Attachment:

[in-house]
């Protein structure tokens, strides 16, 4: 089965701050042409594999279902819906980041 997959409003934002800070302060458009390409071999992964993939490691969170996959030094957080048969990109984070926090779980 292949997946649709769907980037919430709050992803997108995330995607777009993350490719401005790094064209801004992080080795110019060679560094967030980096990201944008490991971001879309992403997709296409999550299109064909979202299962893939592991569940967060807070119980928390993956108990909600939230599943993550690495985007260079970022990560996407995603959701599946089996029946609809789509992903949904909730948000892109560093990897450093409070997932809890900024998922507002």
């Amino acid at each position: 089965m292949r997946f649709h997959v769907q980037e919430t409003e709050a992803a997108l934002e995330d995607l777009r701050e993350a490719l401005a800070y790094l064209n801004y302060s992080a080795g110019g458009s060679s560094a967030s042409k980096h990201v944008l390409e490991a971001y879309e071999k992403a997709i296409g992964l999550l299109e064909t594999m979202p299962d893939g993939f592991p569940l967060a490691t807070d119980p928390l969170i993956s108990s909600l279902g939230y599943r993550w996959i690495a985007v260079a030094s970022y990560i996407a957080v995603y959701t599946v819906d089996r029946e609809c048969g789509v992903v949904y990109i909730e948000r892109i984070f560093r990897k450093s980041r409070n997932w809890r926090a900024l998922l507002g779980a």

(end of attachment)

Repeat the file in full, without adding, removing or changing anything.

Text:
[in-house]
């Protein structure tokens, strides 16, 4: 089965701050042409594999279902819906980041 997959409003934002800070302060458009390409071999992964993939490691969170996959030094957080048969990109984070926090779980 292949997946649709769907980037919430709050992803997108995330995607777009993350490719401005790094064209801004992080080795110019060679560094967030980096990201944008490991971001879309992403997709296409999550299109064909979202299962893939592991569940967060807070119980928390993956108990909600939230599943993550690495985007260079970022990560996407995603959701599946089996029946609809789509992903949904909730948000892109560093990897450093409070997932809890900024998922507002």
């Amino acid at each position: 089965m292949r997946f649709h997959v769907q980037e919430t409003e709050a992803a997108l934002e995330d995607l777009r701050e993350a490719l401005a800070y790094l064209n801004y302060s992080a080795g110019g458009s060679s560094a967030s042409k980096h990201v944008l390409e490991a971001y879309e071999k992403a997709i296409g992964l999550l299109e064909t594999m979202p299962d893939g993939f592991p569940l967060a490691t807070d119980p928390l969170i993956s108990s909600l279902g939230y599943r993550w996959i690495a985007v260079a030094s970022y990560i996407a957080v995603y959701t599946v819906d089996r029946e609809c048969g789509v992903v949904y990109i909730e948000r892109i984070f560093r990897k450093s980041r409070n997932w809890r926090a900024l998922l507002g779980a």